carriers)
  • Article 18, the carrier is made liable for the
    acts or omissions of a Performing Party
  • Article 20, joint and several liability on the
    carrier and the Maritime Performing Parties.
    (More legal proceedings may result from this and
    the carrier will need to ensure that rights of
    recourse against performing parties are fully
    protected not just in a legal sense but also in
    terms of ability to pay and sound insurance
    backing)

17
Limits of liability - increased
  • Follows the HV Rules concept of package and
    weight limits, but currently adopts the monetary
    amounts of the Hamburg Rules (see Article 59)
  • Limits increased from 666.67 to 875 SDR per
    package and 2 SDR to 3 SDR per kilo whichever is
    the higher (see Article 59).
  • For pure economic loss there is a sub-limitation
    of 2.5 times the freight, with an overall cap
    corresponding to the package/weight limit on a
    total loss basis (see Article 60)
  • The test for losing the right to limit again
    follows the HV Rules, and is seemingly made
    stronger by reference to personal conduct (see
    Article 61)

18
Deviation
  • Deviation does not deprive carrier of defences
    or limitation
  • Subject to the test for losing the right to limit
    mentioned above (see Article 25).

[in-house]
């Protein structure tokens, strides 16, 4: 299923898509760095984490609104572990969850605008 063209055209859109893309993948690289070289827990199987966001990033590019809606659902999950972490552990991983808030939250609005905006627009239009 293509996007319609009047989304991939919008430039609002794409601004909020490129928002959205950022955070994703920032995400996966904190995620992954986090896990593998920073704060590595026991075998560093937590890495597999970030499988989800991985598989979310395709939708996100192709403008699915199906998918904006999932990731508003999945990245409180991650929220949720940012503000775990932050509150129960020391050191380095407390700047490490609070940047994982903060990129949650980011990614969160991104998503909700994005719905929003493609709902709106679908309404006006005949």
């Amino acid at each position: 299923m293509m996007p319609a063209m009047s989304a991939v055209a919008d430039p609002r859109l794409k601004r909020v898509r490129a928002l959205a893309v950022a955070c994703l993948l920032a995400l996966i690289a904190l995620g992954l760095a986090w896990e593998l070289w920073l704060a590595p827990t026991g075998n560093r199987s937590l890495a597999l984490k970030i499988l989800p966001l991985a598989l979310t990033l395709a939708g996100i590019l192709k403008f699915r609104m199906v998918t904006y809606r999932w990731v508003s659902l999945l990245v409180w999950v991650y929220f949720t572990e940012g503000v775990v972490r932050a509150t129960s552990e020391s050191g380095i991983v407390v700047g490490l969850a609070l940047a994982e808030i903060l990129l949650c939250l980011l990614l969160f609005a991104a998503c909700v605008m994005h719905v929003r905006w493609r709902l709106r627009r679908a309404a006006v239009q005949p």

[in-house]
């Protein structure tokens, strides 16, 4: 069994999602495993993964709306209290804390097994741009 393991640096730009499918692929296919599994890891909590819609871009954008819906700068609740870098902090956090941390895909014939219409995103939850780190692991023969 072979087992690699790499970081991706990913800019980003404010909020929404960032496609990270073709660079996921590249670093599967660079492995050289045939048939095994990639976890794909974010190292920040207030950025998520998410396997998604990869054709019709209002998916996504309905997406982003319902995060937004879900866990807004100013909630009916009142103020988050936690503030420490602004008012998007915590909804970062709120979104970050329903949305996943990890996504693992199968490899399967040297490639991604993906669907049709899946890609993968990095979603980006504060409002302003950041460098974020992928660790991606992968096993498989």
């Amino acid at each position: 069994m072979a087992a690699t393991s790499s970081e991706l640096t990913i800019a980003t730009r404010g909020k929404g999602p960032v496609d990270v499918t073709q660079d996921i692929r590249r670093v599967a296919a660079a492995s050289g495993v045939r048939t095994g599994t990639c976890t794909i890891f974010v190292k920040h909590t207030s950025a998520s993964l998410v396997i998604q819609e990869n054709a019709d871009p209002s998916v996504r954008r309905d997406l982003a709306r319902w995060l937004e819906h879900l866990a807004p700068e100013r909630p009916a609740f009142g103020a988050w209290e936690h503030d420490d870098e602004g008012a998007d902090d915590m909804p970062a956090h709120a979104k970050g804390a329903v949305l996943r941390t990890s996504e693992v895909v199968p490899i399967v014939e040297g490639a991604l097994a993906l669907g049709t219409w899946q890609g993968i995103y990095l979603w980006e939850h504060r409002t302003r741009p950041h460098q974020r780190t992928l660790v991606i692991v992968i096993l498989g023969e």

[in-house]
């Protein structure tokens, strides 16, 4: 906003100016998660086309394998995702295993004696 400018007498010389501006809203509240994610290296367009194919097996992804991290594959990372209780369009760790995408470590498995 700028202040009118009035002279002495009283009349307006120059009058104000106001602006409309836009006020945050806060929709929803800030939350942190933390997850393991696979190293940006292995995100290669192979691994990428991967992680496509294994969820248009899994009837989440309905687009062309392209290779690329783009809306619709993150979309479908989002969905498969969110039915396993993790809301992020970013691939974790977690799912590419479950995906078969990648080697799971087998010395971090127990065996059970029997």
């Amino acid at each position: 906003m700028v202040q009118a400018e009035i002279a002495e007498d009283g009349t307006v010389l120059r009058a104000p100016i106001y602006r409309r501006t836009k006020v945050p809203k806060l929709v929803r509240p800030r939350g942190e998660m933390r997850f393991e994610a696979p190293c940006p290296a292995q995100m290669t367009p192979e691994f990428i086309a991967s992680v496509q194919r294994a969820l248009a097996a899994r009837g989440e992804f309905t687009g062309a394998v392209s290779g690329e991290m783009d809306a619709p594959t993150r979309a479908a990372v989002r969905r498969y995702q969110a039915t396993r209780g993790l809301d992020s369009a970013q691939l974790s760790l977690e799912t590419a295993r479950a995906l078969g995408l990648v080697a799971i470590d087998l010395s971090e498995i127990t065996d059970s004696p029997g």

19
Deck carriage
  • Carrier deprived of limitation and defences if
    unauthorised
  • Goods may be carried on deck when required by
    law, when in containers on specially fitted
    decks, or when in accordance with the contract or
    the customs, usages and practice of the trade
    (see Article 25)
  • A third party acquiring a negotiable transport
    document is bound by the terms of the latter if
    the contract particulars state that the goods may
    be carried on deck
  • Carrier is not liable for loss, damage or delay
    caused by the special risks (not defined)
    involved in their carriage except when carried in
    containers. (A view appears to have been taken
    therefore that carriage in containers on deck
    poses no special risk)

20
Deck carriage continues
  • Goods carried on deck in circumstances other than
    permitted under the convention, the carrier will
    not be entitled to rely on defences (in Article
    17) for loss or damage exclusively caused by
    carriage on deck
  • Moreover, if goods are carried on deck in breach
    of an express agreement to carry them under deck
    the carrier will be deprived of his right to
    limit liability

21
Jurisdiction/Arbitration
  • Less freedom of contract, greater choice to
    claimant
  • Will apply only where Contracting States have
    declared that they will be bound by the
    provisions opt-in
  • States will be able to derogate from these
    particular provisions. This is especially
    relevant to the European Union States, since they
    have their own law giving effect to choice of
    jurisdiction clauses
  • Convention affords a wide freedom of choice (with
    strict exceptions) to the claimant in terms of
    where he can commence court or arbitration
    proceedings against the carrier (see Articles
    66-78)
  • In addition to the carrier, a claimant is
    permitted to commence court proceedings against a
    Maritime Performing Party and can chose from the
    place of his domicile or where activities were
    performed by that party or the port where goods
    received/delivered by that party (see Article 68)

22
Jurisdiction/Arbitration continues